Ok moving right along to #8 on the list…

#8. Risk Reversal

I always like to look for Risk Reversal language when reviewing copy. In other words, how does the copy make the purchase process seem easy, safe and risk-free.

People like to be told exactly what to do and what is going to happen next, so the copy needs to assure them that they will be taken care of every step of the way… from the moment they add the product to cart, to when it will be delivered, to how it can be returned if it doesn’t work out. 

This is where I look out for security language and verifications, return or exchange policies, next steps and delivery details. In other words, is there any part of the sales copy that doesn’t debunk the fear that I’m going to be screwed over by this company.

Now onto #9…

#9. Call-to-Action

Whether it’s a single button or a multi-tiered order section — the call-to-action or CTA needs to pack a serious punch. It must only take a second for the prospect to understand exactly where to click and how to buy the product. 

Your CTA should be clear and straight to the point, not imply or beat around the bush. For instance — “Complete your details below to book your free seat” or “Click to get instant access” or “Click Here To Enroll Now”.

The most important rule of copywriting is, after all, to have one clear and concise call to action. It can appear multiple times though.

If I’m reviewing a longer sales page, I like to see the call-to-action two to three times throughout the copy, after the offer is introduced…

And always always always make the CTA the very last thing someone would see if they scroll to the very bottom of your page. 

And finally, number 10… 

#10. Overall Feel & Flow

This isn’t included in your Hot Offer Checklist so consider it a bonus tip!

After I’ve reviewed the first nine conversion and optimization triggers, it’s time to sit back, look at the entire picture, and ask:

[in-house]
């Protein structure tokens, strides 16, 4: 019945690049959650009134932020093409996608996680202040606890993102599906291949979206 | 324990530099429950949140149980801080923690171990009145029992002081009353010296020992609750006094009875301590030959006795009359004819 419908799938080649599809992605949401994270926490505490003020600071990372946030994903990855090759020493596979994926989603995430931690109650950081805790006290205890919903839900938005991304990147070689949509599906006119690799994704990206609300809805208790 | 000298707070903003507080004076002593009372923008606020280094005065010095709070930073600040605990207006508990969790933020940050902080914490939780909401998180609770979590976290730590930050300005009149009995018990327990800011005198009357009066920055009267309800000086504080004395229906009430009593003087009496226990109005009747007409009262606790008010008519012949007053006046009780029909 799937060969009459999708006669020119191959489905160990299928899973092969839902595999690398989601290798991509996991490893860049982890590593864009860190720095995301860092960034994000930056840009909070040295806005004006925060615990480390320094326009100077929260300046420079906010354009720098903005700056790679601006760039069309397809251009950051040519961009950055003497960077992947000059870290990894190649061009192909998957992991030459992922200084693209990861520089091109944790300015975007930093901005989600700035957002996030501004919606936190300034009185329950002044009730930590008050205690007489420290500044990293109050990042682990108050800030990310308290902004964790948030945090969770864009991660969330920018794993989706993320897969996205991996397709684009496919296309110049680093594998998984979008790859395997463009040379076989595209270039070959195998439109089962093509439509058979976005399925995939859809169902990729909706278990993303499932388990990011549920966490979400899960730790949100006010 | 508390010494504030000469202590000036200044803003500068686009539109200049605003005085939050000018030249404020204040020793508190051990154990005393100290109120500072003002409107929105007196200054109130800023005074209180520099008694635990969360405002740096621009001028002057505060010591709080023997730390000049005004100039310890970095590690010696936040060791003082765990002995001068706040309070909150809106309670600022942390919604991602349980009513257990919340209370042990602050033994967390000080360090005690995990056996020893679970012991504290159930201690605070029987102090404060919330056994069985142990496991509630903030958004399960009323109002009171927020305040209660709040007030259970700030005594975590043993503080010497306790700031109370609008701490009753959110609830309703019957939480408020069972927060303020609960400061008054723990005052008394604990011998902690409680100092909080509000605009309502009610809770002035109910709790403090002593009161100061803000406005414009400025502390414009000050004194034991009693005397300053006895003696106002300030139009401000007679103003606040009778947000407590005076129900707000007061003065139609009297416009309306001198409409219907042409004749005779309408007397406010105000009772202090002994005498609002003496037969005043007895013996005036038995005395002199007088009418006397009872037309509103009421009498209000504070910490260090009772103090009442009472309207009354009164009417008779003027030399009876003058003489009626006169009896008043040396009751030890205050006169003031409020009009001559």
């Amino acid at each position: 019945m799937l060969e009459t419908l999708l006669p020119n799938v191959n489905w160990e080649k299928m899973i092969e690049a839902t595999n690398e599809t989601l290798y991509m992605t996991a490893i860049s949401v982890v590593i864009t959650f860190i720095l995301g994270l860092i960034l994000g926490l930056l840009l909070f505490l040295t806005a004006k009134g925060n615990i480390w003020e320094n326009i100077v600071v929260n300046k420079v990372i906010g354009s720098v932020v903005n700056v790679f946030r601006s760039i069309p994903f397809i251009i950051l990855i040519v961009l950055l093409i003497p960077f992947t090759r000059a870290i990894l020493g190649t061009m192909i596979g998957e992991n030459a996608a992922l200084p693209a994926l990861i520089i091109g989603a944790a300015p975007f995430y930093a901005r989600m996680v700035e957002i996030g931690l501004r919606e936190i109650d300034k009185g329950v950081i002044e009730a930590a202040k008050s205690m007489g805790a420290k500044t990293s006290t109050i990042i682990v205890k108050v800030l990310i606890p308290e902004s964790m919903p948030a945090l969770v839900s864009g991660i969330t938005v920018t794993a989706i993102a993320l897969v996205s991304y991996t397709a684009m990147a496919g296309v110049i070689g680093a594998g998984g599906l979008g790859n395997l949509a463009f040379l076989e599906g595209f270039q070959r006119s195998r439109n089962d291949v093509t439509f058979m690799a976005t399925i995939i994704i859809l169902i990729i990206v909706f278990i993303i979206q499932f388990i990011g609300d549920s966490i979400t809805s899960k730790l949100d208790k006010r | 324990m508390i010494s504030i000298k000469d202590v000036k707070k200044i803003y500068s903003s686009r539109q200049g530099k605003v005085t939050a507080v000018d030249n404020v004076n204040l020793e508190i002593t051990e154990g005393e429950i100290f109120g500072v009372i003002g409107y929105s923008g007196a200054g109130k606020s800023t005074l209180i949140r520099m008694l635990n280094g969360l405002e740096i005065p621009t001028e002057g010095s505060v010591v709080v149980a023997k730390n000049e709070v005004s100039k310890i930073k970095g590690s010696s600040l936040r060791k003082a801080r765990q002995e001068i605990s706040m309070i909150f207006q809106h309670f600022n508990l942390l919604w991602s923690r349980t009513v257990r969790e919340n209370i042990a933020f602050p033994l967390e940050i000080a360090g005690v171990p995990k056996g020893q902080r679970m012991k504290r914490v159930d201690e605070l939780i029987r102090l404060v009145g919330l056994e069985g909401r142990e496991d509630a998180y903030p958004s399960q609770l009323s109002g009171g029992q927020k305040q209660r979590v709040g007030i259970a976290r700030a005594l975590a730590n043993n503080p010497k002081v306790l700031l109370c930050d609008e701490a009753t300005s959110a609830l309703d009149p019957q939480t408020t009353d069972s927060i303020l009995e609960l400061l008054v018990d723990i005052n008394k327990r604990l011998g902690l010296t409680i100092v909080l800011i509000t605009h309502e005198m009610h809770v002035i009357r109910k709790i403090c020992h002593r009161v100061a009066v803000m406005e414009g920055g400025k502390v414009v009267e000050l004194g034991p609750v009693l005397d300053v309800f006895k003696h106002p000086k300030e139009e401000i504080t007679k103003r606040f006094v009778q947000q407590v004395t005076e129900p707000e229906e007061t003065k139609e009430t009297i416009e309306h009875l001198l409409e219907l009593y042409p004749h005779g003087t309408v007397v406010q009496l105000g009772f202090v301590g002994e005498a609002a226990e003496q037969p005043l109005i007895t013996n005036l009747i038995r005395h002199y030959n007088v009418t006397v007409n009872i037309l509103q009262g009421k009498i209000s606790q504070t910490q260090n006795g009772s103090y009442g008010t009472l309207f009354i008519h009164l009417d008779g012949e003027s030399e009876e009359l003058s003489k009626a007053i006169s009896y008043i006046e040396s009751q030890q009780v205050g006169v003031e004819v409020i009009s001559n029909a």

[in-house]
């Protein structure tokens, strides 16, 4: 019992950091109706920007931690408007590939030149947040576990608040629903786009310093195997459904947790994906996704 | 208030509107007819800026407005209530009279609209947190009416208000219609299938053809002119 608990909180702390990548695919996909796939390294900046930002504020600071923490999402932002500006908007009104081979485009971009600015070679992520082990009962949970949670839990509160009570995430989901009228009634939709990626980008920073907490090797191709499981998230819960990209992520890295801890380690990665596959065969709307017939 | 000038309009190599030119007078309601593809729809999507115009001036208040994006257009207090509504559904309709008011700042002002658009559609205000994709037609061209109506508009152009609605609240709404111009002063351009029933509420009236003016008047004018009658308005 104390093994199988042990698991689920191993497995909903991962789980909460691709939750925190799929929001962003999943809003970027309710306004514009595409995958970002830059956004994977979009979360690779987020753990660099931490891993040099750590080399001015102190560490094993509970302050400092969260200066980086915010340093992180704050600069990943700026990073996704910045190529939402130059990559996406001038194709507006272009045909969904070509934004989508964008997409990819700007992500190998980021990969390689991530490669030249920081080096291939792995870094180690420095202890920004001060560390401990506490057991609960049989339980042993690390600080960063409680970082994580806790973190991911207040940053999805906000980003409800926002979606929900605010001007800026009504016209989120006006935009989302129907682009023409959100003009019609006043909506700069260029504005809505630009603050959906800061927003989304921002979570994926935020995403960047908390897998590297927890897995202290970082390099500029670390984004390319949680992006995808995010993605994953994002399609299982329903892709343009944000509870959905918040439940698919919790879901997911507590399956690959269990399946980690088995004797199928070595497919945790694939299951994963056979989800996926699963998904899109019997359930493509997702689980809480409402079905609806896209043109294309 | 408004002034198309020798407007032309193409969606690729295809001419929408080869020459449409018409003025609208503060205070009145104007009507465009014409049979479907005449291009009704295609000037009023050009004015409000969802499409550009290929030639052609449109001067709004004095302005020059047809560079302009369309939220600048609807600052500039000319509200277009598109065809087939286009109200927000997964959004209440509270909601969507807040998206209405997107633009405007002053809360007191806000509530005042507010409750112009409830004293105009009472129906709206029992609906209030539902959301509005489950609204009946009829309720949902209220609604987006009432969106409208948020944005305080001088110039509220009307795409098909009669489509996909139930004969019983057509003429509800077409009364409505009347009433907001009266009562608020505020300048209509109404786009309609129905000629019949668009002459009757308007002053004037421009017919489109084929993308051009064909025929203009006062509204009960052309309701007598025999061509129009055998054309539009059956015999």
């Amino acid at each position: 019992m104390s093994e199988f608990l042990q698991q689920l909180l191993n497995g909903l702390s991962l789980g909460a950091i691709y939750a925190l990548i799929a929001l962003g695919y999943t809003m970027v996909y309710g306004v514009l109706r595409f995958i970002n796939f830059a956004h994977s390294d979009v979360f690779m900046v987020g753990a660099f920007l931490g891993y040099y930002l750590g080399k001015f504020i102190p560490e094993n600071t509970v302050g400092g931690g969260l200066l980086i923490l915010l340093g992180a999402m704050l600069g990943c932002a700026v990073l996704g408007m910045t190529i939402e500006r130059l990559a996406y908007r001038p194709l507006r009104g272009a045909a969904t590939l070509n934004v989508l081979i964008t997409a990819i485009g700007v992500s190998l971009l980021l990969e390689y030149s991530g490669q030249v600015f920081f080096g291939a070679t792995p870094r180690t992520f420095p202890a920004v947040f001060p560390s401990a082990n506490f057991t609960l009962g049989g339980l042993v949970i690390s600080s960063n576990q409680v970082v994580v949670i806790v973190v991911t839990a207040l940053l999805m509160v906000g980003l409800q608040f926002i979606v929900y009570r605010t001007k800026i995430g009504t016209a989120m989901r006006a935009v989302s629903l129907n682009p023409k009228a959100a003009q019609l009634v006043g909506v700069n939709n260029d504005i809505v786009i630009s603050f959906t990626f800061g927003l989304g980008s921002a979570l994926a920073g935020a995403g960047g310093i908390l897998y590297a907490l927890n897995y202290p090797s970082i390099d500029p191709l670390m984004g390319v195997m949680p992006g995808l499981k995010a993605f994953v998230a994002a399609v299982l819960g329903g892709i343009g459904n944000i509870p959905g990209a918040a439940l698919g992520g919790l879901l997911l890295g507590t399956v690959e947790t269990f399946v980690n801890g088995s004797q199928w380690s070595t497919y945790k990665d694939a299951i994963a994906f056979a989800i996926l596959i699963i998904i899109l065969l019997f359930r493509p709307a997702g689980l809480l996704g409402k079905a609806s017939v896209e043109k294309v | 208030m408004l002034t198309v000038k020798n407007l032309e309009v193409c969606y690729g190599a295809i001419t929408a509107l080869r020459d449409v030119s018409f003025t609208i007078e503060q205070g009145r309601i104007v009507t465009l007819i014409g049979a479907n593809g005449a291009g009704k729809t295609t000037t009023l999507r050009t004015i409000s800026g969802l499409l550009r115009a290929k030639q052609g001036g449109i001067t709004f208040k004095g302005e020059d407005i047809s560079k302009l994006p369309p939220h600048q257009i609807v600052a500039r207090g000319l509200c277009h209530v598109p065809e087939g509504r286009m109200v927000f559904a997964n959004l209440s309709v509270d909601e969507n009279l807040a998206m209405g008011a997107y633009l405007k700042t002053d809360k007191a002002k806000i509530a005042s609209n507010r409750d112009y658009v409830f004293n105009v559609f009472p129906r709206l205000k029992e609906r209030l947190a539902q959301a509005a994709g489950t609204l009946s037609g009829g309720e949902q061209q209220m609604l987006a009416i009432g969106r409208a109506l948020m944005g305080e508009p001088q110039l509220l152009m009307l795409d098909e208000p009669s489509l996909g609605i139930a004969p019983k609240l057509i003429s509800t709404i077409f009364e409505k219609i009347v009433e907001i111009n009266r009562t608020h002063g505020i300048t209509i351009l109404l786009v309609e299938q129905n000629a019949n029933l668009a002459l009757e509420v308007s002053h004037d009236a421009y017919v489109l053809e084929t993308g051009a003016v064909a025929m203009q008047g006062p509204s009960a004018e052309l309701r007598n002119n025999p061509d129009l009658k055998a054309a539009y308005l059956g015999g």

Is the sales page messaging consistent and coherent throughout?

Is the page easy to skim with clear section titles that guide me down the page?

Was everything easy to read or did I stop to read any sentences twice? 

Were there any glaring gaps or illogical links?

Make sure that the copy is simple and effective overall. I’ve said this a few times before and I’ll say it again — studies have shown that the average reader reads at a seventh or eighth grade level. There’s no need for wordiness, fancy explanations, or long lists of adjectives in a single sentence.  

I personally find that reading the entire sales page out loud helps me answer these questions. 

Now Here’s one more bonus tip: read the page on your cell phone

With far more than half of online readers consuming sales pages on mobile devices, you want the copy to be easy to read and navigate on small screens.

Watch This Instead:

And there you have it — my Hot Offer Checklist of 10 conversion triggers that I ALWAYS look for when reviewing copy to build trust, boost authority and ignite sales.

Don’t forget to get your copy of this checklist and refer to it anytime you’re reviewing or writing a sales page!

Trust me, I know it can be so easy to get so lost in your own wordsmithin’ brain sometimes that you wish you had a formula you could use to step back, edit effectively and remain objective. Well, here it is!

I hope this article has been helpful for you guys. Leave. me a comment below if so! As always thank you for reading and subscribing to my YouTube Channel! Keep your suggestions and comments coming, I love to hear from you.

That’s all from me for today. Next up, check out my article on How To Write Insanely Better Headlines based on a customer’s level of awareness. You can read that right here.

Till next week, I’m Alex. Ciao for now!